Jahan Dotson, WR
How he has fared so far: The Commanders loved Dotson before the draft in part because they believed he was one of the most pro-ready players, and he has done nothing to quell those feelings. Dotson has been sharp since the spring, displaying veteran route-running savvy with excellent hands. He plays taller than his listed height of 5-foot-11 and makes the occasional acrobatic catch. He’ll pair well with Terry McLaurin and Curtis Samuel.
“He’s really smooth at what he does,” Rivera said. And quarterback Carson Wentz said, “He catches the football as natural as anybody I’ve been around.” — John Keim
Mike Clay evaluates rookie wide receiver Jahan Dotson.
Zion Johnson, G
How he has fared so far: Coaches and teammates have shared nothing but praise for Johnson as he prepares to start his rookie season at right guard. “Solid. He’s strong,” offensive coordinator Joe Lombardi said, when asked to describe Johnson’s preseason debut against the Rams. “The 3-technique that he had to block was pretty heavy. I think maybe that caught him by surprise, but the good thing about him is he hits and then he just keeps pushing, and eventually there is movement happening. He was really good in pass protection.”
Along with Johnson’s physical strength, his maturity has also been apparent. “He’s a calm, collected individual that is smart as hell,” veteran Corey Linsley said. — Lindsey Thiry
Treylon Burks, WR
How he has fared so far: Burks was unavailable for minicamp because of conditioning and asthma issues. But he stood out on the first day of training camp when he caught a deep pass from Ryan Tannehill. The rookie receiver has earned praise for how he is able to make contested catches during practice, including joint sessions with the Tampa Bay Buccaneers. He’s quickly becoming someone Tannehill trusts.
“A guy like him with the catch radius he has,” Tannehill said. “The way he goes up and gets the ball. You love to see it. Making plays like that does a lot for building confidence for a quarterback like myself. It gives you a lot of confidence to go his direction.” — Turron Davenport
Trevor Penning, OT
How he has fared so far: It has been an up-and-down camp for Penning, who has made more waves nationally for igniting some training camp fights than his play to date. Penning hasn’t done enough to this point to unseat veteran James Hurst at the left tackle position, but the Saints are pleased with his progress and like the edge he displays — as long as it doesn’t actually cross the line. — Katherine Terrell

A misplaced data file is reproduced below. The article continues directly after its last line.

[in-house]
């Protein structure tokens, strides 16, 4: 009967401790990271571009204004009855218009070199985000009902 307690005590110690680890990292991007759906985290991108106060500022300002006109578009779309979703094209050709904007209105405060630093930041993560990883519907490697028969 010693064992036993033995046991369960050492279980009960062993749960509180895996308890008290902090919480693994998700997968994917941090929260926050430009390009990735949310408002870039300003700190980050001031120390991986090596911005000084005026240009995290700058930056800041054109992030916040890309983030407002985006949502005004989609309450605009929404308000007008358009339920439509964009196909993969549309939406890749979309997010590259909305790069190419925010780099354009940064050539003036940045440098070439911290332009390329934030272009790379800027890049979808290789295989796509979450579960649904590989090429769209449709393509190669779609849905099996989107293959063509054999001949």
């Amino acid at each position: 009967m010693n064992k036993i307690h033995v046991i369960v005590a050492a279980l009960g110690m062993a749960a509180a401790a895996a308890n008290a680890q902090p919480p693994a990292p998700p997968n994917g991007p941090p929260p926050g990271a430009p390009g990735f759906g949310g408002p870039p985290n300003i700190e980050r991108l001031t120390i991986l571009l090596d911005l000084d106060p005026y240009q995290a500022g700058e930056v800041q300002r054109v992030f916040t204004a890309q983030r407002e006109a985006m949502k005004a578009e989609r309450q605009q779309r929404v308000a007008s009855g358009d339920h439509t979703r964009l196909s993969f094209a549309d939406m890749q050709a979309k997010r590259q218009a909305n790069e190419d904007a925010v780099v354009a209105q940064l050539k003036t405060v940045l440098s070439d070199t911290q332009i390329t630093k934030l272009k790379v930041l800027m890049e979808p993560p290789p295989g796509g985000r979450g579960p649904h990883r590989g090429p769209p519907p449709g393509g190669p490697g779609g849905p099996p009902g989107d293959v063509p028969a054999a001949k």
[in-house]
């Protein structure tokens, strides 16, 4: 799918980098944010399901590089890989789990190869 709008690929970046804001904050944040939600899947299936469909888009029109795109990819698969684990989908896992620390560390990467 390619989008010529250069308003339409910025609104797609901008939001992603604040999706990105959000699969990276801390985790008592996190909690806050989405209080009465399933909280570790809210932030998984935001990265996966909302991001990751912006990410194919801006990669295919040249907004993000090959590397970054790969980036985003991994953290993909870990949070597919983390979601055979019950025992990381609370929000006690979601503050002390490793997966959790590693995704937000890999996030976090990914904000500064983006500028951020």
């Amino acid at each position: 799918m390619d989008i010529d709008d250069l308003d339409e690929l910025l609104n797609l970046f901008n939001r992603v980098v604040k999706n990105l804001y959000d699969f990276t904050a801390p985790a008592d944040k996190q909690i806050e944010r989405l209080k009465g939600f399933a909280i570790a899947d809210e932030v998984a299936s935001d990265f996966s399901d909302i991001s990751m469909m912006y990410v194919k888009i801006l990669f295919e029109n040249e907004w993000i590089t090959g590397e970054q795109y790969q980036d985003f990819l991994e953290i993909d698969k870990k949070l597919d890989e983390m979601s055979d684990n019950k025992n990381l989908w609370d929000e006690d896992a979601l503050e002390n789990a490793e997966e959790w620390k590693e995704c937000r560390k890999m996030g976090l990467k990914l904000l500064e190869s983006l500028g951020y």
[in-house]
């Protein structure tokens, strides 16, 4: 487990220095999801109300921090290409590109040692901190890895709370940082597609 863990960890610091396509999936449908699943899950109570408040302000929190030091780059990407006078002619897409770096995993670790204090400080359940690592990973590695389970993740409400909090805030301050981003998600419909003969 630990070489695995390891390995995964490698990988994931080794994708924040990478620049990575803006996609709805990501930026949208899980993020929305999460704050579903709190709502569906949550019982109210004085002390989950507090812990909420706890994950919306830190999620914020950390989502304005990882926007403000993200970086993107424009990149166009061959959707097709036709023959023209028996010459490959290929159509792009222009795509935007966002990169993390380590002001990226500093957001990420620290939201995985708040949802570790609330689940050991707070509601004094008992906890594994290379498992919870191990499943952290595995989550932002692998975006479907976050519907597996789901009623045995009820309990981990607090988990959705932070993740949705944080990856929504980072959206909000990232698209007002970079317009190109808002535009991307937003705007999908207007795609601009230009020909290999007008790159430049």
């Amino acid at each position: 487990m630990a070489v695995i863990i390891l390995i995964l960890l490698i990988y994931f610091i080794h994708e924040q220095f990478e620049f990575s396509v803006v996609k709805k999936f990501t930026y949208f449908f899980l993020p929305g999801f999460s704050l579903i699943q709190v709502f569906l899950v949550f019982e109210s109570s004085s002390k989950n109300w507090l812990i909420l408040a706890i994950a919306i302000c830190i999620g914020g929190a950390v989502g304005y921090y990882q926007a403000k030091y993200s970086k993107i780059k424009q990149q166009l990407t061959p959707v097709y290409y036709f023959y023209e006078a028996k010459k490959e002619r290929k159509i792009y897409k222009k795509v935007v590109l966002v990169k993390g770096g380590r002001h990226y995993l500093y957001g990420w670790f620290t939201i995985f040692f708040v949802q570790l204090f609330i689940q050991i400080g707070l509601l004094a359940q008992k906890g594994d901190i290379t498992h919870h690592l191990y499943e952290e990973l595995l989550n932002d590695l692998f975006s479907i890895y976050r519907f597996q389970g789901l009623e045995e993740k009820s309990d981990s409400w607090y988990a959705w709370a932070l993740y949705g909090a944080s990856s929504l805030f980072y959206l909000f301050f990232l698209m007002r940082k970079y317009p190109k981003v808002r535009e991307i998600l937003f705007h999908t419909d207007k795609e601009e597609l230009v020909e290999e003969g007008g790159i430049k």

Kenny Pickett, QB
How he has fared so far: Pickett shook off a slow start to training camp and jumped Mason Rudolph on the depth chart ahead of the second preseason game. In that game, a win against the Jaguars, Pickett led a flawless 42-second drive before halftime to give the Steelers a lead. He showed poise in the face of pressure and made veteran throws. He might not wind up as the Steelers’ Week 1 starting quarterback, but he has shown enough promise to be a reliable No. 2 and potentially challenge Mitch Trubisky for the starting job during the season. — Brooke Pryor
Trent McDuffie, CB
How he has fared so far: McDuffie has been a starter from Day 1. The Chiefs have used him mostly in outside coverage, but he has moved inside to cover the slot at times. McDuffie, at 5-foot-11, isn’t as tall as the team would prefer their cornerbacks to be, and he has had trouble at times in defending bigger receivers. McDuffie might wind up as the Chiefs’ primary punt returner when the regular season begins.
“He’s very comfortable out there at the corner spot as well as the nickel,” secondary coach David Merritt said. “The thing is that now we have a guy that can actually do dual roles.” McDuffie entered the concussion protocol during Thursday’s final preseason game. — Adam Teicher
Quay Walker, LB
How he has fared so far: The Packers drafted Walker to start on Day 1 next to De’Vondre Campbell, and that’s exactly what Walker will do. In some ways, he’s Campbell’s twin. Both can run downhill and side to side. Both can find the ball. Both can tackle. Both can cover. Two years ago, the Packers were trying to patch together an inside linebacker group. Now, they have a first-round pick next to an All-Pro.
“To see him run around out there and make plays has been great,” Aaron Rodgers said midway through camp, “and he’s with an absolute pro next to him.” — Rob Demovsky
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Kaiir Elam, CB
How he has fared so far: Elam’s camp has been up and down, and he has been unable to take the lead in the battle for the No. 2 corner job opposite Tre’Davious White, who is still on PUP and rehabbing from a torn left ACL. Elam remains behind 2020 seventh-round pick Dane Jackson on the depth chart, while fellow rookie and sixth-round pick out of Villanova, Christian Benford, has impressed, giving Elam more of a challenge. — Alaina Getzenberg
Tyler Smith, G
How he has fared so far:
The Cowboys drafted Smith with the idea he would be the left tackle of the future. Given Tyron Smith’s hamstring surgery that will keep him out 3-4 months, however, that is looking like it could be accelerated. Tyler Smith has worked exclusively at left guard throughout training camp and the preseason and will have to make up for lost time before the season starts. He did get some left tackle work in the spring during organized team activities and the minicamp and started 21 games at left tackle in his last two years at Tulsa.